Monday, January 4, 2010
Eck! Twenty minutes of reading responses about the whole Tiger Woods/Brit Hume thing, and I'm done. A few final words, before I move on.
1. I think it's best to let go of defending Buddhism, or Christianity, or any spiritual path. Wasted breath, and we only have so much time on this planet.
2. My main point in getting into this discussion was to point out that Fox News claims to be a "news organization" presenting "objective," "fair and balanced" reporting. Yet, if you spend even a single day watching them, it's clear that they are neither objective nor fair and balanced. If your major media outlets are so faulty (I don't think much of CNN or any TV news and the major newspapers have slumped terribly as well), then it's very hard to sustain an active, democratic society.
3. Along those lines, I completely disapprove of news outlets that claim to be journalism using their forum to promote religion of any kind. Many Americans are, rightly, dismayed when they hear about Middle Eastern nations where much of the news media is dominated by a promotion of Islam above all others. As such, those same standards should be applied at home, where they might actually have some impact.
Allowing employees like Brit Hume to tell others to convert to Christianity has no place in "the news," even if it was during an "opinion segment." There's a difference between saying "I am a Christian," and speaking about your religion in the media (which I have no issue with), and telling people to convert to a religion because it's the one that can offer you the help you need.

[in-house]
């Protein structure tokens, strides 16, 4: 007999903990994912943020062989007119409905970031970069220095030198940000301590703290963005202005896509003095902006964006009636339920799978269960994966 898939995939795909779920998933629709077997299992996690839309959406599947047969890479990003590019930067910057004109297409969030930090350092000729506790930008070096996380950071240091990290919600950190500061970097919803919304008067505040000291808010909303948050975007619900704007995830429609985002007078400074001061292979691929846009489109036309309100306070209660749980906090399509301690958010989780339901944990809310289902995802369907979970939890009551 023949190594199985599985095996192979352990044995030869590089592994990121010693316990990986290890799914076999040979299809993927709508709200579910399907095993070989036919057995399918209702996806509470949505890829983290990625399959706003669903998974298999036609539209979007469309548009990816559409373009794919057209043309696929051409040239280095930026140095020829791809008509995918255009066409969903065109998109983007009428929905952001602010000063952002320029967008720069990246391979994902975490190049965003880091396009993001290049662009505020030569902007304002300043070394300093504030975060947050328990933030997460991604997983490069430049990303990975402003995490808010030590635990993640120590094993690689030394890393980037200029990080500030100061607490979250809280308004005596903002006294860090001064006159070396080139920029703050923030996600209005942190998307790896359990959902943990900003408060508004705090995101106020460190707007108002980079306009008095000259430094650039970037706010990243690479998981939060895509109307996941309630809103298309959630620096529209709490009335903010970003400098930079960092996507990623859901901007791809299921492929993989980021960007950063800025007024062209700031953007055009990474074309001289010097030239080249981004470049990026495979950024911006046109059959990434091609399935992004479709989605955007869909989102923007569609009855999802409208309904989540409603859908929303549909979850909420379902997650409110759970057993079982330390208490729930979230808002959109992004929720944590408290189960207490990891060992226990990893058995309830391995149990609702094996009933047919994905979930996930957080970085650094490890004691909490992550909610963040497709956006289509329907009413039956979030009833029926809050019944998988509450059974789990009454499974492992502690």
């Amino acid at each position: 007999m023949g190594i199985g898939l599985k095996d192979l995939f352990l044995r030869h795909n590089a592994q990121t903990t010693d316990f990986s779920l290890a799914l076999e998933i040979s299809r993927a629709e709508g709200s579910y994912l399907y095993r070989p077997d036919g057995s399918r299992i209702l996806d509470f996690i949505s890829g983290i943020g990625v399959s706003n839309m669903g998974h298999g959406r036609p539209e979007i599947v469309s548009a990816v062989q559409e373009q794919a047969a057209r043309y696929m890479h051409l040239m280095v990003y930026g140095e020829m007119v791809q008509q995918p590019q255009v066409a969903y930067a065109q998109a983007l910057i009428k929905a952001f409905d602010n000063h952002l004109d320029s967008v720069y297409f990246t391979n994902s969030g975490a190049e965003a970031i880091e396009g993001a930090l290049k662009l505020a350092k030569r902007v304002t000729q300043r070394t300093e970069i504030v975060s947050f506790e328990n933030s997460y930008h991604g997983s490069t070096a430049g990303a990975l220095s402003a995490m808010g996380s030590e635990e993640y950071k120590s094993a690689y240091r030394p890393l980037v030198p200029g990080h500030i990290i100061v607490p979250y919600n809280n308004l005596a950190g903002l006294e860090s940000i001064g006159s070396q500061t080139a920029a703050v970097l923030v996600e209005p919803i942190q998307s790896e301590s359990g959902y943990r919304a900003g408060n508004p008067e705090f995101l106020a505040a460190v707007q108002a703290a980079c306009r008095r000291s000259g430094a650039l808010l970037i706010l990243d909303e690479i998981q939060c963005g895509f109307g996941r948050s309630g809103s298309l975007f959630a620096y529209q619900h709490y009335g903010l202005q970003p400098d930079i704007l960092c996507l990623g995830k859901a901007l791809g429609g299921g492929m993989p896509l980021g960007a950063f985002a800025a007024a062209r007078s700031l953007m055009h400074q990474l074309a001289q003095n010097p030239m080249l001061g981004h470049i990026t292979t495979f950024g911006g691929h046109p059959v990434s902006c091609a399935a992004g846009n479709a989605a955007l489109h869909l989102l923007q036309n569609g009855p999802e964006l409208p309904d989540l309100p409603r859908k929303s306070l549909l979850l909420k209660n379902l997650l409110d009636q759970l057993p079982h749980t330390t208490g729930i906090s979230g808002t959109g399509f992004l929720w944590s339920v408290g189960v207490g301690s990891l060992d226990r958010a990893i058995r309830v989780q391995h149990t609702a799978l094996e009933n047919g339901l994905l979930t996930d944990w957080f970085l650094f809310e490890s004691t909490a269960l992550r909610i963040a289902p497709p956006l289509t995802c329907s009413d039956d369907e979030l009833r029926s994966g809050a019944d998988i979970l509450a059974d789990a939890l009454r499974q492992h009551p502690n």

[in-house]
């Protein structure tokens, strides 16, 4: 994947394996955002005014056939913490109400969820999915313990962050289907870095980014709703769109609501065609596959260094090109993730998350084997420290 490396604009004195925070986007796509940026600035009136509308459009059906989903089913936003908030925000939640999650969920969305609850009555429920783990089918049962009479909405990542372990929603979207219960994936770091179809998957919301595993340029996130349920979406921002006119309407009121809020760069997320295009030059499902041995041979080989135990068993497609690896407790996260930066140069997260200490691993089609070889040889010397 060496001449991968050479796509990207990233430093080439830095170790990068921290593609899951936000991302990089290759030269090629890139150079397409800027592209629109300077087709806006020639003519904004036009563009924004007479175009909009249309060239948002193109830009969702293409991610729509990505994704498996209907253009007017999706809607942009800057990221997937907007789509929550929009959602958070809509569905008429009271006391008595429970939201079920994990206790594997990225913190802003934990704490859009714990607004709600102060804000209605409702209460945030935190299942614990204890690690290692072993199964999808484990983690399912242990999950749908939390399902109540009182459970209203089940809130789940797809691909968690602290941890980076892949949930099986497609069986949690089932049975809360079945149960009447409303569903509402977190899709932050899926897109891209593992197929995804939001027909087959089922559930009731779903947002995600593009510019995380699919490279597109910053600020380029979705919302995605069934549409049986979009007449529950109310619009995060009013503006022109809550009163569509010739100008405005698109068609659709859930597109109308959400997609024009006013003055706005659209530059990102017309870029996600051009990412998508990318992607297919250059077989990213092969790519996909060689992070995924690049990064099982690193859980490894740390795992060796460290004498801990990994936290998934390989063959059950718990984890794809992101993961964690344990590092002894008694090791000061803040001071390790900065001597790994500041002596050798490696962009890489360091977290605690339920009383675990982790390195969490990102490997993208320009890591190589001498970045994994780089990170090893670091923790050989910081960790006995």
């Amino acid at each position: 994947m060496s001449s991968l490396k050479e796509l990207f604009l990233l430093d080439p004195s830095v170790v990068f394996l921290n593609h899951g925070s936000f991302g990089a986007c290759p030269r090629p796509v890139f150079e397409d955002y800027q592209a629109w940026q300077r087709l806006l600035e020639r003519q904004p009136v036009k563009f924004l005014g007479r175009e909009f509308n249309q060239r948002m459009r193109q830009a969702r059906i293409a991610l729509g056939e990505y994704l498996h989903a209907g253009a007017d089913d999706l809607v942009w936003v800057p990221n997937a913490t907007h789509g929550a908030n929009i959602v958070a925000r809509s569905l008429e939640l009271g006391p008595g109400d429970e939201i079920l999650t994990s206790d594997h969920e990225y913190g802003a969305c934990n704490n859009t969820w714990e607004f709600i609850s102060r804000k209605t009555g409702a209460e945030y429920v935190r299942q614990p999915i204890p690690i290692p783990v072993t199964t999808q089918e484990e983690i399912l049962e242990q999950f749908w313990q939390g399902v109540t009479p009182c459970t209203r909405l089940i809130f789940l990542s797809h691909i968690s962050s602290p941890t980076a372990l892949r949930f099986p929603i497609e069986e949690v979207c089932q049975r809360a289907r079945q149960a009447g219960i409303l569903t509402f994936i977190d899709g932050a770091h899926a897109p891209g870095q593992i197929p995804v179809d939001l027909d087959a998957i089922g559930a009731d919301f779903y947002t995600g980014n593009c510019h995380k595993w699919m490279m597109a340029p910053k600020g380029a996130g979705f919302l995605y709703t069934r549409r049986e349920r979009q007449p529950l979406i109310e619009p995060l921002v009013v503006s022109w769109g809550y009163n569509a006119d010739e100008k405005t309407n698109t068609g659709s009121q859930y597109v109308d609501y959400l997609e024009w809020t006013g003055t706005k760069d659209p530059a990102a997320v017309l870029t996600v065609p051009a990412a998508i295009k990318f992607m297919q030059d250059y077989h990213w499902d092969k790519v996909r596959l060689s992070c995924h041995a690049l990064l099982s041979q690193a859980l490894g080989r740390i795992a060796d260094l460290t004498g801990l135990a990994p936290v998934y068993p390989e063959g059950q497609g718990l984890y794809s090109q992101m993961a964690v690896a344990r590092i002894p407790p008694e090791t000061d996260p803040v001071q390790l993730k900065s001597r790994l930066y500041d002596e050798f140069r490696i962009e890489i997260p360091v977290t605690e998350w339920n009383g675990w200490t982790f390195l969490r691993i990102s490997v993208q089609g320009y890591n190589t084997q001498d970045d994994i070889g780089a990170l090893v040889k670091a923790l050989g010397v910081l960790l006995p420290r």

I'm sure I will return to the issue of how media impacts our lives because I fiercely believe that it's not only a political issue, but a quality of life, dare I say spiritual issue. Unless you've completely left society, and have moved to a cave or a remote monastery, the media will have some impact on your life, whether you like it or not. (I don't even have a TV and this whole story stumbled into my life, just to give you one example. I choose to ignore most, but sometimes you just have to comment on the dung brought to your doorstep.)
Ok, on to other things. I'd like to say thank you to those of you who have already sent me your survey questions for the upcoming article I'm writing in Tricycle magazine about online Buddhism and blogging. It's exciting to be able to continue a dialogue that sprang out of discontent in a more positive way. If you haven't yet finished the questions I sent you, please try and get them to me by the middle of next week. Thank you.
Finally, I'd just like to point out this post by Gregory over at his blog Turning Point Now. He writes very sweetly and sincerely about his teacher Paul Lynch, who has clearly had an impact on his life. Sometimes, it's easy to miss the simple acts of gratitude out there in the middle of all the madness. Thank you, Gregory, for sharing your gratitude with us.
p.s. The photo above is of a "fair and balanced" car.
Posted by Nathan at 7:49 AM